Next year, the picture looks even better. World GDP should grow about 3 percent in real terms, predicts Nariman Behravesh, chief economist of Global Insight, a consulting firm in Waltham, Mass.
That's quite a turnaround. Japan's economy has been in the doldrums for a decade. Germany, France, and Italy have been close to a recession. Their economies had been restrained by a tight central bank monetary policy - loosened somewhat recently.
"We are probably past the worst," says Richard Reid, an economist in London with Citigroup, a major investment bank.
Germany, Europe's biggest economy, should have 2 percent real growth next year, forecasts Ralph Solzeen, an econo-mist with Commerzbank in Frankfurt. That upturn will partly be due to several national holidays falling on weekends in 2004, rather than work days.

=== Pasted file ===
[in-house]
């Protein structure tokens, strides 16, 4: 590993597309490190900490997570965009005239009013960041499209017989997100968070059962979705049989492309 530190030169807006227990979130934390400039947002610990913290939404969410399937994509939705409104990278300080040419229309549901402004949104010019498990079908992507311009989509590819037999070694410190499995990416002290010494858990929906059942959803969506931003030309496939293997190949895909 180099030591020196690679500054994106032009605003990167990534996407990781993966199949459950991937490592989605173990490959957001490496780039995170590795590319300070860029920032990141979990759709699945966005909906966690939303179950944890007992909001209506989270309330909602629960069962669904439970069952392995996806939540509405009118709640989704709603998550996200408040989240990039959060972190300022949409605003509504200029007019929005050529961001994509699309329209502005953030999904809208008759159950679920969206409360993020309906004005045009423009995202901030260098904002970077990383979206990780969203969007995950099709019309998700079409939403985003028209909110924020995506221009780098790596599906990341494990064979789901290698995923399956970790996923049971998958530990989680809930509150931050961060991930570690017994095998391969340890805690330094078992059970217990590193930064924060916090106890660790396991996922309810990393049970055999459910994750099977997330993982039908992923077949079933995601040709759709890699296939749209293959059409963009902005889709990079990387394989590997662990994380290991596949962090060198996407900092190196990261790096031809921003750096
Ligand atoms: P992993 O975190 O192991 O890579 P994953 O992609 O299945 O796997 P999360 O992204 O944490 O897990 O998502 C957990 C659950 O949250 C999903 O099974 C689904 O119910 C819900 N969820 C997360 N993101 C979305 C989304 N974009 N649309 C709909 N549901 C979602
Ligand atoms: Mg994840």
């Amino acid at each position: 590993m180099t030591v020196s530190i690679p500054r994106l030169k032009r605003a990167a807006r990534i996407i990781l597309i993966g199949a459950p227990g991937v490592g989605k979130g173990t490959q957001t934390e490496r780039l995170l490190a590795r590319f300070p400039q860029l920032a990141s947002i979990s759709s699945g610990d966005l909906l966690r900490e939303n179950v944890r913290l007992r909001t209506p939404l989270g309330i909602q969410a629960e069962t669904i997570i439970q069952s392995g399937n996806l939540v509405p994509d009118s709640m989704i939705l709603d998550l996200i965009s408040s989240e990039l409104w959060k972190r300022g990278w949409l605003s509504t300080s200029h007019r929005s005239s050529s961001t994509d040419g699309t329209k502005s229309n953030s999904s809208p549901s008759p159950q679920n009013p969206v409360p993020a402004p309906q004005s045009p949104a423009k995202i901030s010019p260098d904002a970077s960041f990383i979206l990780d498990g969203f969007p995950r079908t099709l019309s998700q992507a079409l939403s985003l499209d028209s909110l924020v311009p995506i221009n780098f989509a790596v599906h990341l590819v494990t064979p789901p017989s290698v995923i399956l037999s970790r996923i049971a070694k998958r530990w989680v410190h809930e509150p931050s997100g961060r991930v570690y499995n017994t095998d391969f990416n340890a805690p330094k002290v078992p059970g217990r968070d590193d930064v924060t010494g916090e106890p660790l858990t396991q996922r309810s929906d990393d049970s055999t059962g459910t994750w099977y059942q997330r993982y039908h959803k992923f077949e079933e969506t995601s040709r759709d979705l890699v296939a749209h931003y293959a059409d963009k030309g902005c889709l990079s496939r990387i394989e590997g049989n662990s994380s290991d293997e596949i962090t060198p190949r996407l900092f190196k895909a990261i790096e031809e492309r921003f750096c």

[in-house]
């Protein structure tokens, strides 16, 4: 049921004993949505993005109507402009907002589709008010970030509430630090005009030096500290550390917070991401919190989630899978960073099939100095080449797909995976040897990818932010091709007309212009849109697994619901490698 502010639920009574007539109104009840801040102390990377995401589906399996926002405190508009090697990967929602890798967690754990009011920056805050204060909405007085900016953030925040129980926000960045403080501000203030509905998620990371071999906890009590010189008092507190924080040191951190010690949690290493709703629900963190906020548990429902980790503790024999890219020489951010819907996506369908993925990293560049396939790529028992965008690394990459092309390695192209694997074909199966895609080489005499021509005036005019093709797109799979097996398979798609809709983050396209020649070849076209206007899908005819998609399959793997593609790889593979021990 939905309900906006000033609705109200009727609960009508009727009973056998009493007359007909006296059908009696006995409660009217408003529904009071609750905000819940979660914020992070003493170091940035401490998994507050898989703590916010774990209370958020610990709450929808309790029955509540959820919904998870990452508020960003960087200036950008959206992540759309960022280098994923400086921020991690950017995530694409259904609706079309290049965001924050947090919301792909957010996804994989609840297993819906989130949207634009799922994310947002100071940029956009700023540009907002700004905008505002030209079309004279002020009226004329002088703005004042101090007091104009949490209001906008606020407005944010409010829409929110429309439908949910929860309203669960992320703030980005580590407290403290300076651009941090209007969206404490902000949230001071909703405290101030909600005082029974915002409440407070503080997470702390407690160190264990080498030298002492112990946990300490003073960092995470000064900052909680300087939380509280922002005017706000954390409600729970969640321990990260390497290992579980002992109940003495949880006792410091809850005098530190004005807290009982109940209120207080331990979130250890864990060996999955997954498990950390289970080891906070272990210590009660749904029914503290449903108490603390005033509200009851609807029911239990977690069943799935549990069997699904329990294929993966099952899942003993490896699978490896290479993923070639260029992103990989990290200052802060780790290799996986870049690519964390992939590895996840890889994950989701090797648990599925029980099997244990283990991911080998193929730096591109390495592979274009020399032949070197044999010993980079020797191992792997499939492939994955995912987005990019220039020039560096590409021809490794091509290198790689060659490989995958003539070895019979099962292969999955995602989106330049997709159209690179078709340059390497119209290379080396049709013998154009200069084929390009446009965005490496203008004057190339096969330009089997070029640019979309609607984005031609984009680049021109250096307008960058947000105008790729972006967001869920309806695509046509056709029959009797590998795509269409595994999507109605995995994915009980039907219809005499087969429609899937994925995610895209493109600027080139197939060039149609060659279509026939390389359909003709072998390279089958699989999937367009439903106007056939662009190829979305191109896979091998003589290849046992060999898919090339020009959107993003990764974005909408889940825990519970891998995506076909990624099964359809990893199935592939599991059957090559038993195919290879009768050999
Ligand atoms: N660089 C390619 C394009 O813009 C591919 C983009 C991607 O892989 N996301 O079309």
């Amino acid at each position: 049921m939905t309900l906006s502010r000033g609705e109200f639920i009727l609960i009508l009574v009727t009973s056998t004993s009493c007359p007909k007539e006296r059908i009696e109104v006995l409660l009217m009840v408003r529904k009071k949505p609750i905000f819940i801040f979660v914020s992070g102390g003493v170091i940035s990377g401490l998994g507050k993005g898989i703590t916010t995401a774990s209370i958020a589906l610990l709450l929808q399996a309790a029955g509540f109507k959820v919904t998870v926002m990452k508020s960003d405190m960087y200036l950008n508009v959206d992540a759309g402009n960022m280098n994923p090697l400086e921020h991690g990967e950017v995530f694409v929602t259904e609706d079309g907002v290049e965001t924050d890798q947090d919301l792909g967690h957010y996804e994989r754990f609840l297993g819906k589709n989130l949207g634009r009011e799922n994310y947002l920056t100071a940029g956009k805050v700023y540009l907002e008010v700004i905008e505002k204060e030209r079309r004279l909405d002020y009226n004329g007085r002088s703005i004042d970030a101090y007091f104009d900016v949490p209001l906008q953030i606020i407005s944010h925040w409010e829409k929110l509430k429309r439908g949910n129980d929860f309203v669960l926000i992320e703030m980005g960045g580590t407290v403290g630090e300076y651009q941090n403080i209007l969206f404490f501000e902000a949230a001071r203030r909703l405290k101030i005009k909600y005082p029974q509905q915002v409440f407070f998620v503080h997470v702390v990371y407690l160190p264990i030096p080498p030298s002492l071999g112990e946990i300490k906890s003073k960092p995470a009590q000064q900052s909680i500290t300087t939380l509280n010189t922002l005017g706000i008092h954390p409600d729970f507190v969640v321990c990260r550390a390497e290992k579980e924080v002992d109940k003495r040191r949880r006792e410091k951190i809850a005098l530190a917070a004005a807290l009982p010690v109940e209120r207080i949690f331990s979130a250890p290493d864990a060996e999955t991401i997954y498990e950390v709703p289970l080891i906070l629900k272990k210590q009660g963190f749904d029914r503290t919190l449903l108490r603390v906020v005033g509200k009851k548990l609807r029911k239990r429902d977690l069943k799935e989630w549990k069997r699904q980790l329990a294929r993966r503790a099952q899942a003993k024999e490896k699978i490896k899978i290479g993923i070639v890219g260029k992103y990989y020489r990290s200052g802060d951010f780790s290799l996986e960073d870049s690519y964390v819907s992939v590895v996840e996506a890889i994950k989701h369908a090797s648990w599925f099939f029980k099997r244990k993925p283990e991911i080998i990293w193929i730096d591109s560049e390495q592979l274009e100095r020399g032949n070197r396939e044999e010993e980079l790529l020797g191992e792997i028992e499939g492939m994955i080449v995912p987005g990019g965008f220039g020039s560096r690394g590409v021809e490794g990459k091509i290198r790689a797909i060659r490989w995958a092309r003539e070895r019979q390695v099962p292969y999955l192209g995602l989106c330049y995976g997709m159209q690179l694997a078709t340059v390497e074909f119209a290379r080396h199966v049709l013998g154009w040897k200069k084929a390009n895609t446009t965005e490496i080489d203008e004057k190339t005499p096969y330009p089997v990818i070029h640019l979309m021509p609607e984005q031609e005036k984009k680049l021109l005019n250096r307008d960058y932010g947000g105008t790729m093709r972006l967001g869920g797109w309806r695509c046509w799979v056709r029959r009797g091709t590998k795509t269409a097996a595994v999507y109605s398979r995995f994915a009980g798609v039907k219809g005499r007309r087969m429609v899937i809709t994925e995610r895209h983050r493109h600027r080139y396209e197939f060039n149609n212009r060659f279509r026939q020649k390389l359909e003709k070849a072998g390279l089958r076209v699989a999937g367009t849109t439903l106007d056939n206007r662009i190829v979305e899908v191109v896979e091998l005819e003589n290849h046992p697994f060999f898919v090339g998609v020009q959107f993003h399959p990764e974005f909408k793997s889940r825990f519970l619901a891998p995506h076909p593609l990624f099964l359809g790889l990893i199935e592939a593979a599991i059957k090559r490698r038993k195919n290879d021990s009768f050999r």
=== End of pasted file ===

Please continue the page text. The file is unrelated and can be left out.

The nations of the European Monetary Union, with the euro as a common currency, will grow 1.5 percent next year, says Mr. Behravesh.
Britain, outside the EMU, should enjoy 2.5 to 3 percent real growth, predicts Mr. Reid. The British economy is already performing well, with a jobless rate at a 50-year low of 3.2 percent.
Japan's economy has been growing about as fast as that of the US this year, though Behravesh wonders if Japanese statistics overstate growth and the amount of deflation.
Growth is also popping up elsewhere. Non-Japan Asia could grow at a 5 to 7 percent clip. Canada, Australia, and Central and Eastern Europe should continue to see respectable growth. Latin America should pick up, as Argentina rebounds after four years of trouble, Brazil recovers from recession, Venezuela halts its downhill plunge, and Mexico benefits from the US recovery.